If a bank of machines says 98% payout then by law only one of those machines in that bank has to payout that amount...
Over what time period is the million dollar question. It could be over the lifetime of that machine.

The casino does not have a magic switch they can flip at will.

lawfive
09-19-2011, 09:33 AM
The RNG outcomes are generated while the machine sits idle. The reels are just eye candy.


Exactly right. That is why it is impossible for someone to figure out how to "break" the RNG and know when it will hit. Since the slot machine takes a few seconds to show the outcome of the RNG number on the reels or on the screen, literally thousands of random numbers are being generated that no one will ever see. And without that information, no one could determine even remotely the pattern of random numbers being generated.

Jersey_Bill
09-19-2011, 10:08 AM
Exactly right. That is why it is impossible for someone to figure out how to "break" the RNG and know when it will hit. Since the slot machine takes a few seconds to show the outcome of the RNG number on the reels or on the screen, literally thousands of random numbers are being generated that no one will ever see. And without that information, no one could determine even remotely the pattern of random numbers being generated.

And I suppose that obsoletes all the old methods of cheating - using magnets or wires to force the wheels to stop in a certain position. The outcome is determined when the button is pressed and the RNG fires - not when the wheel stops. That's just for show because we expect it....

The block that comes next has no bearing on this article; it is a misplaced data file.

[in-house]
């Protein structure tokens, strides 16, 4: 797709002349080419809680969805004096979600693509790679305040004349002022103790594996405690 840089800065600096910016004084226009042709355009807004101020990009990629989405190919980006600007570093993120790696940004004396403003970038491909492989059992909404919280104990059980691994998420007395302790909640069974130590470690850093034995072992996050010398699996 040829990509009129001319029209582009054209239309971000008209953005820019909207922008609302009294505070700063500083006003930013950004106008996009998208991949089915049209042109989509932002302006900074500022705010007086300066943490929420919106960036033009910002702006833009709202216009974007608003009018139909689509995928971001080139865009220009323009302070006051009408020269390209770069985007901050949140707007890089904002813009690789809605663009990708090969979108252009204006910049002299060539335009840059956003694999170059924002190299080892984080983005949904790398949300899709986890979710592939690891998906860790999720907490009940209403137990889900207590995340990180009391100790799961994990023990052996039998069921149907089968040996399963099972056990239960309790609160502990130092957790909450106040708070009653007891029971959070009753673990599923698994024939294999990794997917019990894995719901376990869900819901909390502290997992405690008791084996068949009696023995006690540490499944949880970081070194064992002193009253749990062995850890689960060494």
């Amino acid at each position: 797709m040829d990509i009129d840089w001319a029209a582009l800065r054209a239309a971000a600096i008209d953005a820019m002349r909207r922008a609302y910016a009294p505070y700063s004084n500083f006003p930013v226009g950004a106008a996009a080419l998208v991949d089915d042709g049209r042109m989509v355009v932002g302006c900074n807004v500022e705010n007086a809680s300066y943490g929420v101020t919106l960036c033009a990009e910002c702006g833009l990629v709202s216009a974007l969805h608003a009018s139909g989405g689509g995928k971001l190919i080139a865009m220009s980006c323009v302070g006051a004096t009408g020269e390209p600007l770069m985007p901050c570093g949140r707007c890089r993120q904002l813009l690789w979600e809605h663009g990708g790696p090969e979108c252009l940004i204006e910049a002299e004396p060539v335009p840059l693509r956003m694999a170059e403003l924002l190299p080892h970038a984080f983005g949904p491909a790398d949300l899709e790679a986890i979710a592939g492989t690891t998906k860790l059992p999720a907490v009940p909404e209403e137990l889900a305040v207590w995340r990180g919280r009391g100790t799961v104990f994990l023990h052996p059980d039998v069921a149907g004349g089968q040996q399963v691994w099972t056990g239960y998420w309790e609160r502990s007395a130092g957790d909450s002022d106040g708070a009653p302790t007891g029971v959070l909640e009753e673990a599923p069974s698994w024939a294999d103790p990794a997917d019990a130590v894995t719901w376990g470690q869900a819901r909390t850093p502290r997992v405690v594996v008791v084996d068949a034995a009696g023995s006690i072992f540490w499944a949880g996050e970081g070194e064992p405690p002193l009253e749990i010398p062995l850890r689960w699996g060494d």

JZB

Bubbavegas
09-19-2011, 10:42 AM
I've also heard that there is nothing random about the rng. That there is no way for a computer to randomly decide what happens next that it has to be to in some way what to do next. I'm not saying that it can't I'm just saying that's what I've heard.

Didn't some guy figure out how to beat the keno machines by figuring out what numera would come up next by the previous numbers?

Thats true the RNG in a slot is actually an SRNG, a semi random RNG not truly random. Thats from a friend who recently went to work as a programmer for a local dist to the NA casinos here. Acording to him, and I tested this advice this weekend with great results, your best option instead of buying CT theory is to increase your denomination when possible as the payouts programmed in are higher. That worked to a 500+ win on a 1.50 bet on 3 different Twin Win machines at two different casinos yesterday. I switched from the nickel I usual bet to a dime and slammed every machine within the first ten spins, the wife did the same on a Lucky Leprechaun machine as well.